thanks sain for the completion numbers. Easy to forget how low they were this year (delayed effect of land bank caution post crash) which must have hurt our SP. We will see some pretty sharp increases in build volume from here year on year and as such we can ride out nicely any plateau in HP inflation that is coming.

My own working assumption is that we will not plateau HP inflation in London for the next 5 years in nominal terms (in inflation adjusted terms a real decrease). I believe London as a whole will certainly keep pace with background inflationary increases and in TEF's regeneration and new infrastructure weighted patch it will be better than that.

TEF can and will expand volume year on year in a flattish HP inflationary market. It will simply be a bigger company in 5 years time producing 800 to 1000 units pa -baring some catastrophic (Probably Brexit related) crashing of the London economy.

My bigger hope is TEF can keep going at that expansion rate for 15 more years. Double volume every 5 years without SP dilution. It is the most viable route I can find to a million pound ISA by the time I need to "put my feet up" with a pint of Doom in my hand.

The UK house builders all make remarkable similar profit margins. Shows a pretty steady business for all. high barriers for entry and nobody cutting margins in order to grab market share.

I suspect that this similarity is due to land value arbitrage. Future profit is embedded in the cost of the land they need to build on so they will never deviate in the long run from what it is now. In the long run they do not really benefit much from HP inflation (although this can substantially flatter figures in the short run).

The key variable of long term shareholder value and price is thus volume. Volume is where there is wide variation of strategies and as a result wide variations in build rate increases.

I just can't see another UK builder who can credibly double build volume every 5 years for the next 20 at low risk. Some like TW are just too big to be able to do it even if they wanted to. They would saturate their own market niche within 10 years.

Smaller than TEF and I don't think you have the critical mass to do complex London regeneration schemes.

TEF is in my sweet spot and I know well the patch and job generation in that patch it operates in.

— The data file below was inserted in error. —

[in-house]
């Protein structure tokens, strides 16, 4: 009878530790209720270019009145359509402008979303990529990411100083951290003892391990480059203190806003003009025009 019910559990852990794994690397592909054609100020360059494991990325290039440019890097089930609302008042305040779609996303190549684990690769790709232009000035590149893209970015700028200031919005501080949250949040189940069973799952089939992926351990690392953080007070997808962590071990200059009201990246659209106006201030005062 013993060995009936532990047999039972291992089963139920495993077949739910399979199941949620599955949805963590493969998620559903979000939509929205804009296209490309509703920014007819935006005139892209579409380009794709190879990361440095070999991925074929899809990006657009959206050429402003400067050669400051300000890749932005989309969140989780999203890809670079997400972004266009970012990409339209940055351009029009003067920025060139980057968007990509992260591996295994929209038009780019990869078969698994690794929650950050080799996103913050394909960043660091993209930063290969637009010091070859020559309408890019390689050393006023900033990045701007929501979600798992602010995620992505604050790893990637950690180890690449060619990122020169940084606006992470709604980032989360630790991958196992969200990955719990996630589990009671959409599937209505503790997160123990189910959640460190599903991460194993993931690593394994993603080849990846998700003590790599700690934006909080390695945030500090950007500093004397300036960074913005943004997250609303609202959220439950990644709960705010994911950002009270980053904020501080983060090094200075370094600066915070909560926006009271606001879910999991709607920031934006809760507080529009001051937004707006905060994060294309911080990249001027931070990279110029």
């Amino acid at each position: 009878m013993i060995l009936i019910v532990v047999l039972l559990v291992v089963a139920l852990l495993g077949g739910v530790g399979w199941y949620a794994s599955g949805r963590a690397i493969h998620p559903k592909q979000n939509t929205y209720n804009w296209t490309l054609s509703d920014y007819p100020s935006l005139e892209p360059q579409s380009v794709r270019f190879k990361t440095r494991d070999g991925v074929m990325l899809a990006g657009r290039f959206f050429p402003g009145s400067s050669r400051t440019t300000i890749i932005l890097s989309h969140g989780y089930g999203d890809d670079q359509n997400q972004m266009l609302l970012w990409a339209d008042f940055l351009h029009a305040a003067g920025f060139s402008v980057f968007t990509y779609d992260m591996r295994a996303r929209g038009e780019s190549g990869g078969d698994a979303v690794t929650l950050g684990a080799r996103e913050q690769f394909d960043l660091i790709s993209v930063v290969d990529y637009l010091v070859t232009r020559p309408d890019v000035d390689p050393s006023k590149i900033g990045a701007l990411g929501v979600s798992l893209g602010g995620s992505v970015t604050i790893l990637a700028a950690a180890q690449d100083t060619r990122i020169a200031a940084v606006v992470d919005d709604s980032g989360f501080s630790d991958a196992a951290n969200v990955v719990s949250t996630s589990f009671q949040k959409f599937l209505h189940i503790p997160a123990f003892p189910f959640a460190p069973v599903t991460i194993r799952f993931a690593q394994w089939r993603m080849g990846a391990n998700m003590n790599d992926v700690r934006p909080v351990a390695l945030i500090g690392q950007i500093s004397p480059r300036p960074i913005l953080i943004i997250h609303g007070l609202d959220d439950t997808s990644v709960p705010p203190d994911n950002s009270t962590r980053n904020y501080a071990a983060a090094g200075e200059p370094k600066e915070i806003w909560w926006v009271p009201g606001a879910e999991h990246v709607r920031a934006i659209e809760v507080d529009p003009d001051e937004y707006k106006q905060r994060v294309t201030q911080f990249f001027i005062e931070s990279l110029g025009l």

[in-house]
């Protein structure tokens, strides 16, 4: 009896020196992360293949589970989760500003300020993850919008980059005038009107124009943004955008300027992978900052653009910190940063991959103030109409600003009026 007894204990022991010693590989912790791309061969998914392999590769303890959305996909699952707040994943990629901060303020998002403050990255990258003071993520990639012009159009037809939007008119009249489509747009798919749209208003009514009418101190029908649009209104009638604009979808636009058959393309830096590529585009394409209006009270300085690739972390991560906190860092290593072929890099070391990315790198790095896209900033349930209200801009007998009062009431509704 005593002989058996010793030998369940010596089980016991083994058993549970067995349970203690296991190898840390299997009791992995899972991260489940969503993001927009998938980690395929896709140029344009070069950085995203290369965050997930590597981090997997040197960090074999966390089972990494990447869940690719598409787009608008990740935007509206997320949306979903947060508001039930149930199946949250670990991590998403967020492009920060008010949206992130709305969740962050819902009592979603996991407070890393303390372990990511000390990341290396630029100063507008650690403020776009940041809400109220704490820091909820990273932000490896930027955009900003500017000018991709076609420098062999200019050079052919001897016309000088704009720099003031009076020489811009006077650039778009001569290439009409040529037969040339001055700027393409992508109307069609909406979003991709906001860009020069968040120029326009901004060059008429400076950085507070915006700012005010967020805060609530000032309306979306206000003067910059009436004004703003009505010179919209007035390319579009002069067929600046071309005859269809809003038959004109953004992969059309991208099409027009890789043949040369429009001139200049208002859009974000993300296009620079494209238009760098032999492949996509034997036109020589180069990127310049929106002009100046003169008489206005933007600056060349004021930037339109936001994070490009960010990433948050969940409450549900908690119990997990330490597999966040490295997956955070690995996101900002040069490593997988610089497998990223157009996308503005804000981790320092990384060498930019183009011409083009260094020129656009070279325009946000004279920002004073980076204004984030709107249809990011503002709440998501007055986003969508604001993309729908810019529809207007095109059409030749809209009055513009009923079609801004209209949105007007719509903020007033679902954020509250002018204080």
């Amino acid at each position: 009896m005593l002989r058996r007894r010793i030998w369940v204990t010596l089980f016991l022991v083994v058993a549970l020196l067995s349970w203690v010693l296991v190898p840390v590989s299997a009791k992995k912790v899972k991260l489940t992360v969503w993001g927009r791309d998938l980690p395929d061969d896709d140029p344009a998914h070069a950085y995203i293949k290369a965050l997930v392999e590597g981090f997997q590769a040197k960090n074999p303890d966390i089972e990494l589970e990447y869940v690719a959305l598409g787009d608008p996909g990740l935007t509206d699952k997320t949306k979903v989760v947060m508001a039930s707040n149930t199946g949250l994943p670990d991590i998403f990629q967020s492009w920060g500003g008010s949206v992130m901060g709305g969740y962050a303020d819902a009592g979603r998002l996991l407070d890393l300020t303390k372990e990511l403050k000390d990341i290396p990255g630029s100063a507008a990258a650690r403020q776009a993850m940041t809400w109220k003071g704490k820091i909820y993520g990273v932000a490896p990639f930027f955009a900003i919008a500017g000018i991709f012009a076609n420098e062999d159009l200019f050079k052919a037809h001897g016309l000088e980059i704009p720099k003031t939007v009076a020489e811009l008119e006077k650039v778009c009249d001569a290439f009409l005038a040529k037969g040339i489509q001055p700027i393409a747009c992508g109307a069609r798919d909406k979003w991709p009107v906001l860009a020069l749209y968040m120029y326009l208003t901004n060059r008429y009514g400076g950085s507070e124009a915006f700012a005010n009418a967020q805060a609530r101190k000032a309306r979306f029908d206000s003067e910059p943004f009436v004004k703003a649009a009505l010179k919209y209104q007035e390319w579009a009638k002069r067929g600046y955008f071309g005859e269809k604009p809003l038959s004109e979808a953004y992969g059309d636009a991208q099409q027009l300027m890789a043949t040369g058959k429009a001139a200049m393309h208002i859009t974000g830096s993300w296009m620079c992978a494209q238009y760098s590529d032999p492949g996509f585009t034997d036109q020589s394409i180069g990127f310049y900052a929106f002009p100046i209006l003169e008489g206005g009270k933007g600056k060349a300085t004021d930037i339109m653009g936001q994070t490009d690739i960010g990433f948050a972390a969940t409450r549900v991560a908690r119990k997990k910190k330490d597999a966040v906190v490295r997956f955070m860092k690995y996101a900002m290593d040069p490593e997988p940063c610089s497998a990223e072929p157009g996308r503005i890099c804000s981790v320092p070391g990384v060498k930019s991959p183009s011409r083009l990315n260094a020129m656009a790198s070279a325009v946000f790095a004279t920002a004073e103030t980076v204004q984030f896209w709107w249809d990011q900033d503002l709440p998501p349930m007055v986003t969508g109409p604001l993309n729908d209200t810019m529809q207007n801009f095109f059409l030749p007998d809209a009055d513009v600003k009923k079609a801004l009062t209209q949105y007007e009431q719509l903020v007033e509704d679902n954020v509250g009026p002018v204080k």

22 Jun '17

Terr
"If the P/E today is the benchmark. TEF SP should be about 513p next Spring and 607p the Spring after."

Terr's simple yet probably accurate way of predicting future SP. Assuming P/E is the main driver of SP and that P/E remains constant at current levels for 24 months we should be 607p by results 2019 based on well documented sales volumes heavily weighted by locked in pre sales.

This assumes the bad news on Brexit, Trump or any other black swan that may be about is priced in today with no more than the average amount of bad news to follow.

I am not an optimist about the next 24 months politically. I think the Tories don't have a viable strategy on Brexit, this will cause endless market turbulence and something will need to change.

Yet much of that observation is priced in. I think a pretty hard and damaging Brexit is priced in and any "softening" will be an upside SP bonus. What is not priced in is a chaotic crash out of the EU structures but I give the odds of that 5% and I suspect the market does something similar or lower. Crashing out of the EU would really bring about a UK recession and drop in nominal house prices every bit as deep as 1982 (16% interest rates, removal of tax deductibility for mortgages and horrific oil price spike. 2008 dip due to a complete freezing up of world wide bank to bank wholesale credit markets )

Signs we are moving towards a crash out of the EU structures will depress the market. Beyond 5% probably unpriced. Are the Tories stupid and Brexit obsessed enough to box us in so that happens, perhaps but only a 5% risk for me.

I'd love to see our government put forward a detailed interim arrangement it wishes to seek agreement for. Even the most delusional hard Brexiteer surely realizes there is no time for a bespoke final agreement now (even though Maybot probably still thinks so but her circuits are fried, assuming they were functional in the first place).

EFTA seems to me to be the obvious template and I don't really understand why the hard Brexiteers have not talked EFTA up as a way station to the hard Brexit they seem to want. Maybe they think that EFTA will be too comfortable a way station and the momentum towards a hard Brexit will permanently dissipate once we are in it.

I hate political risk as an investor. It is by it's nature very hard to predict. Much prefer economic and business risk to chew on.
21 Jun '17

Yes I suppose my focus on unit delivery is a simple one. If you cap the price per square foot at 1000 (TEF’s model I don’t want to see changed) and don’t increase unit size EPS growth via increased unit prices has a glass ceiling. House price inflation flatters EPS growth and hides underlying business model. I want a company that is expanding without HP growth. I think TEF is that company. I think the HP market only retraces in nominal inflation on really big events (twice only post war and for stupid reasons not necessarily to be repeated) but plateaus of price are common. I want a company that can expand through the plateaus.

The market above 1000/sq foot becomes much more limited in volume and subject to fashion and not housing need. I'd rather TEF avoid it for now.
21 Jun '17

great. I've been once and was quite a small affair so lots of opportunity to ask deep questions.

If my schedule permits I'll be there as well.